Toddler bedtime. It’s usually a competition of holdouts, negotiations and who has more power of authority. Most of the time, bedtime for our toddler means: Up and down, up and down, up and down, up and down. And lots of squealing (which is funny, yes, but it’s getting more and more unfunny).

You think I’m kidding? I wish.

My first daughter was a dream when it came to sleeping in a big girl’s bed. In the beginning of her crib-to-bed transition, we’d occasionally find her on the floor instead of in her bed. Then we’d move her back in bed and that’d be that. Done.

My second daughter, now 3-and-a-half, is a walker, a stalker and a come-hell-or-high-water co-sleeper. (For the record, I don’t co-sleep with my kids except for situations involving bad dreams, sickness and/or vacations that only offered so many beds in a hotel room.)

Just for context, here’s our usual bedtime routine: Dimmed lights, bath, story time on the floor (2-3 books) with sliced apples, teeth-brushing, lights out… and then 2-3 lullabies while I gently scratch her arm. I then say “Goodnight, I love you,” and then leave the room… when she promptly calls me back in for “a kiss and a hug mommy!” So I do the kiss and the hug, say “Goodnight, I love you” again and head into the kitchen… which she then wanders into as I’m loading the dishwasher and says “Mommy I’m hungry…” I then usher her back her room and pretty much do the whole routine over again. She’ll then get the point, fall asleep… and the wake up in the middle of night, walk up and down the hallway and crawl in our bed…

the-fab-mom-dot-com-toddler-sleep-bedtime-challenges

I’m thinking you get it. I’m thinking you get it all too well. (I do admire her persistence.)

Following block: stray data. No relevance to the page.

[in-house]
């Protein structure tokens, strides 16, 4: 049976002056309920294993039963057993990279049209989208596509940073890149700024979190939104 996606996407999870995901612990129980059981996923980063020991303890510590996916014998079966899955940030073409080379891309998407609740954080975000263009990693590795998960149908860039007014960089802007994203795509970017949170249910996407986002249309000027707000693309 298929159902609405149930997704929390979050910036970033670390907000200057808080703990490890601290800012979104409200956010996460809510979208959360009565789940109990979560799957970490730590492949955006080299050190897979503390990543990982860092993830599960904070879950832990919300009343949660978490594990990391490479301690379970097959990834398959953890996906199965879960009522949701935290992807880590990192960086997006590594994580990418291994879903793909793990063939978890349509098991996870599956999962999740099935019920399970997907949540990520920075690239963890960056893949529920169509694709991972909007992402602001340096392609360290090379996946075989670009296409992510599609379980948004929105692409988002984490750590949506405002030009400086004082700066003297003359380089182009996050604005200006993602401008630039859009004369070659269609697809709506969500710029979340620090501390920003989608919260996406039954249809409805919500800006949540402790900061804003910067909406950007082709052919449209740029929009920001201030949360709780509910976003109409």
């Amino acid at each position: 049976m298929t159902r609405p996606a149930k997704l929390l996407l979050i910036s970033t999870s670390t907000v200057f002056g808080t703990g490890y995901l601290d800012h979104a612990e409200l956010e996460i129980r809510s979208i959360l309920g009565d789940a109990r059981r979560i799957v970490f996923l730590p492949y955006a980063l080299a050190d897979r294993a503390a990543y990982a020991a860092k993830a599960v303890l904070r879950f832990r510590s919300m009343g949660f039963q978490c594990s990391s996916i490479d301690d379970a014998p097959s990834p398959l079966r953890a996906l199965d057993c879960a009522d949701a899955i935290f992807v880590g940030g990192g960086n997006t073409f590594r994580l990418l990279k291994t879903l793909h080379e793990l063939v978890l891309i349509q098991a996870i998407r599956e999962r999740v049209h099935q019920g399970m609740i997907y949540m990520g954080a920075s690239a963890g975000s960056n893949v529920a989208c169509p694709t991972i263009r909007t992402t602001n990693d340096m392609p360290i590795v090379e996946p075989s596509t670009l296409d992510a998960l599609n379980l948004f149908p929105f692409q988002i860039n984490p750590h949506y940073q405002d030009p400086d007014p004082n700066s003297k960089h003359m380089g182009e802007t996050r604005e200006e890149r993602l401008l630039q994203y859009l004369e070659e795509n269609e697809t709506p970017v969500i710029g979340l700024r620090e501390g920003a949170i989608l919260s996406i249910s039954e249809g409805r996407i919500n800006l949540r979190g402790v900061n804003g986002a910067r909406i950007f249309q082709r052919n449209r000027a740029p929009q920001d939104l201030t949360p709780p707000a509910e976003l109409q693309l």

What do I do? I stick to my guns. (Ok, I sometimes turn mushy and enjoy the cuddles for a bit… but then I get back on track and into parenting mode.) I usher her back into her room without room for negotiation. “But Mommy I’m….” she starts in. “It’s time for bed. Time for night-night. No more snacks.” I hold firm. I don’t get mean about it unless I have to. I simply stay matter-of-fact and emotionless. “Let’s walk back. I’ll tuck you in.” I take her hand, and we walk back. I think my record is 10 times in a row over a 20-minute period. If needed, I physically pick her up (kicking and screaming sometimes) and move her back. I’ve threatened to take toys away. One night (after she refused to heed my threats about going to bed “or else I’m taking your toys away”), I took a garbage bag into the room and started filling it up with her toys before her eyes (in the dark), took the bag out and hid it for days.

Desperate times call for desperate measures. (That actually worked for while.)

It’s taking time, but she’s slowly getting it. Bedtime means BEDTIME. Kids need sleep to grow, parents need sleep to function. People of all ages need sleep to maintain good health. Sleep challenges with toddlers are nothing to laugh at…for anybody involved. I take sleep very seriously. (Maybe I’m just overly tired and cranky?)

My non-expert, every-mom advice? Try anything and everything to accomplish sleep for everyone. See what sticks. I once read something about using essential oils and foot massages to calm toddlers down before bed. My friend and Los Angeles-based sleep expert Jenni June teaches scientific benefits and techniques of a 30-minutes-or-less bedtime routine involving dimmed lights, soft speaking and room that’s around 68-70 degrees in temperature. (Not to mention MORE life-changing tips — look her up.) I’ve also found that more outside and/or physical play time during the day more often leads to less dramatic bedtimes. Try everything to accomplish what everyone needs.

Above all: We cannot let ourselves feel afraid or feel guilty for trying to protect our sleep. We must be consistent and firm with our actions. Sleep is just as important as good nutrition and adequate playtime. We’re not ‘mean’ if we usher our kids back to bed without sympathy… we’re responsible. Anything worth doing isn’t always easy and this includes getting rest.

Fight the good fight, moms. For everyone’s good.

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